Greece’s looming clash in Europe starts with sanctions on Russia

Greece’s new government questioned moves to impose more sanctions on Russia, adding a foreign-policy angle to its challenge to the status quo in Europe.

Prime Minister Alexis Tsipras’s SYRIZA-led coalition said it opposed a European Union statement issued in Brussels Tuesday paving the way to additional curbs on the Kremlin over the conflict in Ukraine, and complained it hadn’t been consulted.

“Greece doesn’t consent,” the government said in a statement. It added that the announcement violated “proper procedure” by not first securing Greece’s agreement.

Whether the government in Athens turns that rhetoric into reality will be tested when Greece’s new foreign minister, Nikos Kotzias, has the opportunity to block further sanctions at an EU meeting in Brussels on Thursday.

Sanctions require unanimity among the 28 governments. A Greek veto would shatter the fragile European consensus over dealing with Russia, potentially robbing SYRIZA of early goodwill as it lobbies for easier terms for Greece’s bailout.

It would also deepen a looming stand-off with German Chancellor Angela Merkel, who has signaled her support to keep up the pressure on Russia amid an escalation in violence in eastern Ukraine.

Former communist

Kotzias, a politics professor and former communist, has advocated closer ties with Russia, spoken out against a German- dominated Europe and, in the 1980s, praised the Polish government’s crackdown on the Solidarity movement.

He said the new government objected to the “rules of operation” within the EU regarding the Russia statement.

“Anyone who thinks that in the name of the debt, Greece will resign its sovereignty and its active counsel in European politics is mistaken,” Kotzias said at the ceremony to take over the Foreign Ministry. “We want to be Greeks, patriots, Europeanists, internationalists.”

He’s part of a cabinet in Greece named on Tuesday by Tsipras after he formed a coalition with Independent Greeks, a more socially conservative party that also opposes austerity. After winning the election two seats short of a majority, SYRIZA decided against seeking a deal with To Potami, a new party whose leader has pledged to steer a “European course.”

The new government also includes Yanis Varoufakis, an economist who has called Greece’s bailout agreement a destructive “trap,” as finance minister. Before his appointment, he has advocated defaulting on the country’s debt while remaining in the euro. He is due to speak later on Wednesday after formally taking over the ministry.

Germany warned about rolling back budget cuts, pressing Tsipras to endorse the fiscal tightening that underpins the 240 billion-euro ($272 billion) aid program for Greece.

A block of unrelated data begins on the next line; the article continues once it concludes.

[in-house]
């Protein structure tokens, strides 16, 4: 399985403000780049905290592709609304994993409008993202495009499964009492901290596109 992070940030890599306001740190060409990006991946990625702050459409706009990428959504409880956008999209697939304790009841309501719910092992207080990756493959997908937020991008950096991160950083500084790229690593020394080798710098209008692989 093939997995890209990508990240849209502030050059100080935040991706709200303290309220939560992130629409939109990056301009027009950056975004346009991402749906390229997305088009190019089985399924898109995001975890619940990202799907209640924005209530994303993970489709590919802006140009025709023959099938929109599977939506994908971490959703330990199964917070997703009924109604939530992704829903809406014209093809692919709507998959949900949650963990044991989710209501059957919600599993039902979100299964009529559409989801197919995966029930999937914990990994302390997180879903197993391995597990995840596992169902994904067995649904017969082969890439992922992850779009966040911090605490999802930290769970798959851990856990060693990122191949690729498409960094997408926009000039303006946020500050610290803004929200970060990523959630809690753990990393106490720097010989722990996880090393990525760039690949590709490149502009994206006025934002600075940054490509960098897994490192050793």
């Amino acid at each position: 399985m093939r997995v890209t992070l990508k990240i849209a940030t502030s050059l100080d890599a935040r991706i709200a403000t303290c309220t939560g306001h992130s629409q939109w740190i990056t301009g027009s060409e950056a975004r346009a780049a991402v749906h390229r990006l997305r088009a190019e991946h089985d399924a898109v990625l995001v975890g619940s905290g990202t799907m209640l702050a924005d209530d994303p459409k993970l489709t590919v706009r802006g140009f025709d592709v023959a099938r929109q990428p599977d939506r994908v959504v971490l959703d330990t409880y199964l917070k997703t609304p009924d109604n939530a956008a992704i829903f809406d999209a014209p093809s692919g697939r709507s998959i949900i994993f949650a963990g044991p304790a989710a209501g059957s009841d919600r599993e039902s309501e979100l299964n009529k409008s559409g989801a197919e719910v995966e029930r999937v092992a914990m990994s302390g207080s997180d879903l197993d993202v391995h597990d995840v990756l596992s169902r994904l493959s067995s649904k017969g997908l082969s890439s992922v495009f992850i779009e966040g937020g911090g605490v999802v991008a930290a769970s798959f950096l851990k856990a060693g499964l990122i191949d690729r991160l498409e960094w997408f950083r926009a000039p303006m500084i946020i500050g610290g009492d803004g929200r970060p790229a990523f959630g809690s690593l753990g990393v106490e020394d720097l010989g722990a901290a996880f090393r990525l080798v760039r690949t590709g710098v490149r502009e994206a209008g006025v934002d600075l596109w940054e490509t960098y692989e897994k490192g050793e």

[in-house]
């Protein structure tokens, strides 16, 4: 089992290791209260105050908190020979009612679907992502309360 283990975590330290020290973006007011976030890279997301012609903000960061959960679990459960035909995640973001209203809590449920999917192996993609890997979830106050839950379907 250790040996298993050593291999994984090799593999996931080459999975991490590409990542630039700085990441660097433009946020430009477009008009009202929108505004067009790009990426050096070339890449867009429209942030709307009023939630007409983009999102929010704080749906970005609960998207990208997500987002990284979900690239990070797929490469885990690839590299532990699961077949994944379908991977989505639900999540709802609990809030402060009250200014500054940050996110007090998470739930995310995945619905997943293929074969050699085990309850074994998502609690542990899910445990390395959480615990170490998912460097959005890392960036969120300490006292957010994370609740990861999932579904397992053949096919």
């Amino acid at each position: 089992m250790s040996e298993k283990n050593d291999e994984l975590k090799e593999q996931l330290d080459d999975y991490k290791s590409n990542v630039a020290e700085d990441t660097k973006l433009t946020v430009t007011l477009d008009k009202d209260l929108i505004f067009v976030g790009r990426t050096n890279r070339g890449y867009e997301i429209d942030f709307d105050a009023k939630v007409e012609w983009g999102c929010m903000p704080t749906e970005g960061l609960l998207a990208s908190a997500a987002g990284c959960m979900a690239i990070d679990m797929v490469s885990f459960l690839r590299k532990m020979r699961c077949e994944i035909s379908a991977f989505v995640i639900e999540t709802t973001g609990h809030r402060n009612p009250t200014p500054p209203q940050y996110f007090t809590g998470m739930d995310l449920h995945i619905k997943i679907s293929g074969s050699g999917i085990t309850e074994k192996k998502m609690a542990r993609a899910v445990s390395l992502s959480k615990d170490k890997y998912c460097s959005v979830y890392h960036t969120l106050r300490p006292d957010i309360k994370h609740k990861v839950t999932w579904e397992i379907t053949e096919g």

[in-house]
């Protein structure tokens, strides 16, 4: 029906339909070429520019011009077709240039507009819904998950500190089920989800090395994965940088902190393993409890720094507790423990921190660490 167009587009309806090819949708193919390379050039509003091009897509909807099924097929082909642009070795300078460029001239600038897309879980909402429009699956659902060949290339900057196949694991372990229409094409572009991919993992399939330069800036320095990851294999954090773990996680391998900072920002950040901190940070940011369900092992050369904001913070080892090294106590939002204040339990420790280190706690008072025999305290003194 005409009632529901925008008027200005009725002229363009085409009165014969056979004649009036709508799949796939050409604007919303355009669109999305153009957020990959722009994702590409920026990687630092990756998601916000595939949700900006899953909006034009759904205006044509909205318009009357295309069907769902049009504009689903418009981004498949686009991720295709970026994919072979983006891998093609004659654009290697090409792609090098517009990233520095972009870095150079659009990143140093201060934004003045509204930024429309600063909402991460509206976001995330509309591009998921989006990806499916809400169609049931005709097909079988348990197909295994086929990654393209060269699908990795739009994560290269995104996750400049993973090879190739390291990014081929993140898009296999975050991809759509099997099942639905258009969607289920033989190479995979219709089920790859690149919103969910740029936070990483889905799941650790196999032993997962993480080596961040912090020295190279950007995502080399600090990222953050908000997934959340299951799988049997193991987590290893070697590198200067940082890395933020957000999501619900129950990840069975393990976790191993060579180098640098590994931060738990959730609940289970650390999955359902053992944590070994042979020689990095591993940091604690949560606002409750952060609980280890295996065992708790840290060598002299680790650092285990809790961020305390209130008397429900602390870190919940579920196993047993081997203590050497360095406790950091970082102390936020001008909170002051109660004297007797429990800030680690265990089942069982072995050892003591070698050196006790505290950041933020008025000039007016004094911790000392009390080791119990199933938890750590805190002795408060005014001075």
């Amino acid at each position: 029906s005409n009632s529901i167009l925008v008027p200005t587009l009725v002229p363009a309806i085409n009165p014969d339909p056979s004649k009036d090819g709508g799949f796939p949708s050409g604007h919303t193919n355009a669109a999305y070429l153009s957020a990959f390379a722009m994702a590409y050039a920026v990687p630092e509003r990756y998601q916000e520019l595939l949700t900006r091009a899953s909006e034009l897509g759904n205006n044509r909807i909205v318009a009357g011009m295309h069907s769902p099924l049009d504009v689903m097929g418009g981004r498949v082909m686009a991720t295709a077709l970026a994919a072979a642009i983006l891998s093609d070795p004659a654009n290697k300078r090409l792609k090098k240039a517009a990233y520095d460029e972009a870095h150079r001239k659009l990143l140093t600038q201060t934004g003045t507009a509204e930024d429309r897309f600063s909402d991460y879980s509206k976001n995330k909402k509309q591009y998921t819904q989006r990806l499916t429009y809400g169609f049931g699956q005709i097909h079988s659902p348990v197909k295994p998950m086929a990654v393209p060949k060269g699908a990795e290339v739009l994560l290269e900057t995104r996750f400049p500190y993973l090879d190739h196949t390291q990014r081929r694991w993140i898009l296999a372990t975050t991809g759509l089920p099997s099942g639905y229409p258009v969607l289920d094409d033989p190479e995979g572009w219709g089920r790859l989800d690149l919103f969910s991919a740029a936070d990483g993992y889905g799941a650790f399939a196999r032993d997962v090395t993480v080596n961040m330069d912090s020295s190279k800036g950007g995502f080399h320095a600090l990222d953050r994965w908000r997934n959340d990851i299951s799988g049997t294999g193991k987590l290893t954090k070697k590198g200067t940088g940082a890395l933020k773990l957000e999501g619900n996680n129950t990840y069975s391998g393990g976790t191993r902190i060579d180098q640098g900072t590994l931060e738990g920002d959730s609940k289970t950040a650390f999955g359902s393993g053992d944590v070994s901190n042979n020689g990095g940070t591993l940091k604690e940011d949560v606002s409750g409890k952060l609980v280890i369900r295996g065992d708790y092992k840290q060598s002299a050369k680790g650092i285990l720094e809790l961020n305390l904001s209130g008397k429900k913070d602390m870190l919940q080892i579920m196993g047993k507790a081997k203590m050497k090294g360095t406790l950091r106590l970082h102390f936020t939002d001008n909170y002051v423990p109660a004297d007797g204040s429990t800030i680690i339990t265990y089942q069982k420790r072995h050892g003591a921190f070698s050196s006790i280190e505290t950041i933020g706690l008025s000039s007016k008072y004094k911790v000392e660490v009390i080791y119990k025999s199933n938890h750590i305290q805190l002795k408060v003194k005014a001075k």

No blame

Volker Kauder, the parliamentary caucus leader of Merkel’s Christian Democrats, told reporters in Berlin on Tuesday that Germany “bears no responsibility for what happened in Greece.”

“Tsipras’s initial decisions, especially his coalition with a nationalist-hooligan party, point toward an exit from the euro,” Luis Garicano, an economics professor at the London School of Economics, said on Twitter. “If he wanted to negotiate, he’d have teamed up with To Potami, he wouldn’t have opposed sanctions against Russia.”

Russian President Vladimir Putin is cultivating the new government in Athens as an ally within the EU, wishing Tsipras success in “difficult conditions” in a congratulatory telegram after Sunday’s election.

The sanctions controversy started with EU President Donald Tusk saying he spoke on behalf of all the bloc’s leaders in calling for the Jan. 29 meeting of foreign ministers to consider “further restrictive measures” on Russia.

Solidarity movement

Tusk issued the declaration after no EU government objected, in a “silence procedure” commonly used by international bureaucracies. Tusk’s political apprenticeship came with Solidarity, making him the ideological opposite of many members of the SYRIZA movement.

Foreign ministers will consider widening a blacklist of Russian political and military figures accused of destabilizing Ukraine, while a discussion of further economic sanctions awaits a Feb. 12 summit of EU leaders.

As EU president since December, Tusk has brought to Brussels the uncompromising stance toward the Kremlin which marked his seven years as prime minister of Poland.

Tusk is still working out a division of labor over foreign policy with the EU’s chief diplomat, Federica Mogherini, a former Italian foreign minister. Tusk’s appointment partly reflected a desire to offset what some eastern European governments saw as Mogherini’s softness toward Russia. [Bloomberg]